He was taken into custody without further incident. Tried and convicted, Zimri Norman spent six months in the Monroe County Penitentiary. After serving his time, he returned to Dresden, entered the office of Justice Randolph, the man who sentenced him, and thanked him for placing him in such “good society”, far superior to the company he had experienced at the State Hospital for the mentally insane.
This incident appeared in the Penn Yan Democrat newspaper in May, 1919. Fifty years later, when I was a teenager, my family moved to the picturesque village of Dresden, NY to a house just a couple blocks from Zimri Norman’s. My friend Mark and I walked around Dresden, interviewing people who still remembered him. We explored that house, long vacant, including the cellar where Zimri rendered the stolen honeycomb. I mowed and trimmed the grass around his grave in the town cemetery. I only dimly remember the stories, but Zimri’s eccentric life made a lasting impression on the residents of Dresden.
When Zimri rode into town on his high bicycle, children scattered and hid like rabbits. He had tried raising rabbits, but someone released them. He was a musician and organized “Zimri’s Band”. He tried teaching the violin, specializing in psalms and hymn tunes, but couldn’t find enough students. He tried crime, stealing railroad property and ended up in jail. He set up shop in Penn Yan as a fortune teller until they shut off his gas. He tried and failed again in Corning and Elmira. He predicted that an “awful calamity” was coming, but was sworn to secrecy as to its nature. Every venture failed and he was treated with ridicule and contempt in the local newspapers.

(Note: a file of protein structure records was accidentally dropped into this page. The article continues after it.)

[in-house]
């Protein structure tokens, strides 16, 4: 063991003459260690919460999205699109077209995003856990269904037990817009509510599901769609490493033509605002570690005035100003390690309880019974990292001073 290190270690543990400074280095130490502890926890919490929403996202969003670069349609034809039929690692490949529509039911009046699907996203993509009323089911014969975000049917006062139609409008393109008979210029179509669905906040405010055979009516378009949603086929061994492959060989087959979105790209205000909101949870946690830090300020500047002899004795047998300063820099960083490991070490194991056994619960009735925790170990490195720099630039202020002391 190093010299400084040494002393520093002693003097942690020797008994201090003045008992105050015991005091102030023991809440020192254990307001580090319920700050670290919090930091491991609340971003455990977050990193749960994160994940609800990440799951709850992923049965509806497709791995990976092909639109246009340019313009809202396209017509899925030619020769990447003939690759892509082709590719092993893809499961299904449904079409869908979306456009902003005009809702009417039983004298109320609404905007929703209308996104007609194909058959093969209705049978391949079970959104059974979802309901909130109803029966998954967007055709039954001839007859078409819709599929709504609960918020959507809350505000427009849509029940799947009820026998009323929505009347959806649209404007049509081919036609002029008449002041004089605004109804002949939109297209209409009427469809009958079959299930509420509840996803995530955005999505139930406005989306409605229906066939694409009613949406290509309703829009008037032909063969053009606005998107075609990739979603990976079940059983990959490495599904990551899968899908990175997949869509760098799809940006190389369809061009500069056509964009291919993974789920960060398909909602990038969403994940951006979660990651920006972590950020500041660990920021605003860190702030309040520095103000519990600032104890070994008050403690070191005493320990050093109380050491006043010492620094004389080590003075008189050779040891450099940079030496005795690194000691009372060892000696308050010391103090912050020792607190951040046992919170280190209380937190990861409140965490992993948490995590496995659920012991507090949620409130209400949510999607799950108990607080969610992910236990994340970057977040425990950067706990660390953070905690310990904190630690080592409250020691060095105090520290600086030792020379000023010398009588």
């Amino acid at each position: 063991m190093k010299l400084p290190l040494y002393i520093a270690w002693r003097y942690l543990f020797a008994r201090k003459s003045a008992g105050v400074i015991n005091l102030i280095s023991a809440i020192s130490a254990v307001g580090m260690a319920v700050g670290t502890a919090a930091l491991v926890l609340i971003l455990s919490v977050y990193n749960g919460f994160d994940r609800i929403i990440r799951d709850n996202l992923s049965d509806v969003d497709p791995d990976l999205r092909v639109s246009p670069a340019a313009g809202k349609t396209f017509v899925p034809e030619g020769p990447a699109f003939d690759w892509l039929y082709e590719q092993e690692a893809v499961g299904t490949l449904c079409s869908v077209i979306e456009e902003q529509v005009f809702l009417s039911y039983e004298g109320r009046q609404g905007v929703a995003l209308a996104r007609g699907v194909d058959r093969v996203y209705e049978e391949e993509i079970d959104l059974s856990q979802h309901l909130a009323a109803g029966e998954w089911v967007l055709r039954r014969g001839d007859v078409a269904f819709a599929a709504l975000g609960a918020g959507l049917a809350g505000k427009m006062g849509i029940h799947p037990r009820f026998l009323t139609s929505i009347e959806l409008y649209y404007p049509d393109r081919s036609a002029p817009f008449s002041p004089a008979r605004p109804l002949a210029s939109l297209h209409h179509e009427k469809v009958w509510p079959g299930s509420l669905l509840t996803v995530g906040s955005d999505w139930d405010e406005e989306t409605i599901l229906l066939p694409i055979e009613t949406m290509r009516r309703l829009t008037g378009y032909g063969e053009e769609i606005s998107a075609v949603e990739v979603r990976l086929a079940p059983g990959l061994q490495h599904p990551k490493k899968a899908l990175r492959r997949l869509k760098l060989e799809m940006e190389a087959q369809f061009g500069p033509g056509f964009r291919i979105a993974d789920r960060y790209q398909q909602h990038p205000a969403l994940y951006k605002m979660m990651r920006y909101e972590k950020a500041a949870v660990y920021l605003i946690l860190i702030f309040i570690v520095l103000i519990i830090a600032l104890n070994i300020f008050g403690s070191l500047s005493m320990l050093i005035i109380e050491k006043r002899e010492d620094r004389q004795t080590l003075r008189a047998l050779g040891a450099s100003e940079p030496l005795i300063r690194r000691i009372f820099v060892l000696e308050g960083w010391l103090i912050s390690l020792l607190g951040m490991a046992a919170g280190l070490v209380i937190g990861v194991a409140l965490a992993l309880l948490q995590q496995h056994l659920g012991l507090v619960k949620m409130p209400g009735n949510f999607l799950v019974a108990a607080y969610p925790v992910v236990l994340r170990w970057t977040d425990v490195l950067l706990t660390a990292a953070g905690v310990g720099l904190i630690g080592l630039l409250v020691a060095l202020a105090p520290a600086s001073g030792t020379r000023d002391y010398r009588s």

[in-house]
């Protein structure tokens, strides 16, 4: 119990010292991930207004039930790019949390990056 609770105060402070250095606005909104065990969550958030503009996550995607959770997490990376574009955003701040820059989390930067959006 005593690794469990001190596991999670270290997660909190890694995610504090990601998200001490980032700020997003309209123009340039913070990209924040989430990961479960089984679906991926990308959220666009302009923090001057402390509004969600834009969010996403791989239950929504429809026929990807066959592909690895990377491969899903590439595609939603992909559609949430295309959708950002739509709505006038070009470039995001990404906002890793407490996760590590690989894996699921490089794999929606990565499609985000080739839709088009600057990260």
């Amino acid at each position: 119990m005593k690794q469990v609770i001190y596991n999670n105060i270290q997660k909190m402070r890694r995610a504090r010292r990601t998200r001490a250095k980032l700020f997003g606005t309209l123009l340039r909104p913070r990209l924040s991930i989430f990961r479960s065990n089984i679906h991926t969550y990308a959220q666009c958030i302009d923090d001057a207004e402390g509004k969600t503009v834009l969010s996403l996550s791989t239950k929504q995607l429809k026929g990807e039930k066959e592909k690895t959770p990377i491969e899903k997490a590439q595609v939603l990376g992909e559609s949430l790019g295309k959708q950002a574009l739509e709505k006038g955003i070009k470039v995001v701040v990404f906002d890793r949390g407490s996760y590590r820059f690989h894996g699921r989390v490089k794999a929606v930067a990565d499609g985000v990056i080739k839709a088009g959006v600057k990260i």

When the Great War broke out in Europe in 1914, he walked into Miss Depew’s classroom and accused her of teaching military tactics to the students, preparing them for war and the annihilation of Yates County residents. Two days later, Zimri was declared insane and committed to Willard State Hospital, his first term.
Zimri Norman was an inventor. He invented a rail car coupling system, and claimed to have invented a telescope lens cutter. He spent 20 years perfecting his most famous invention – a perpetual motion machine. By the time of his “dabbling in the honey business”, he had attempted to patent the device, but Washington, DC patent attorneys told him it would cost $10,000 to secure world patents. He was trying to sell stock in his company at the time of his arrest. I talked to a man who remembered seeing the machine in operation – metal spheres spinning around a center shaft, and enclosed in a glass case. He could not tell how it worked. Zimri claimed to have hooked up his “rig” to a family clock which had not needed winding for three years.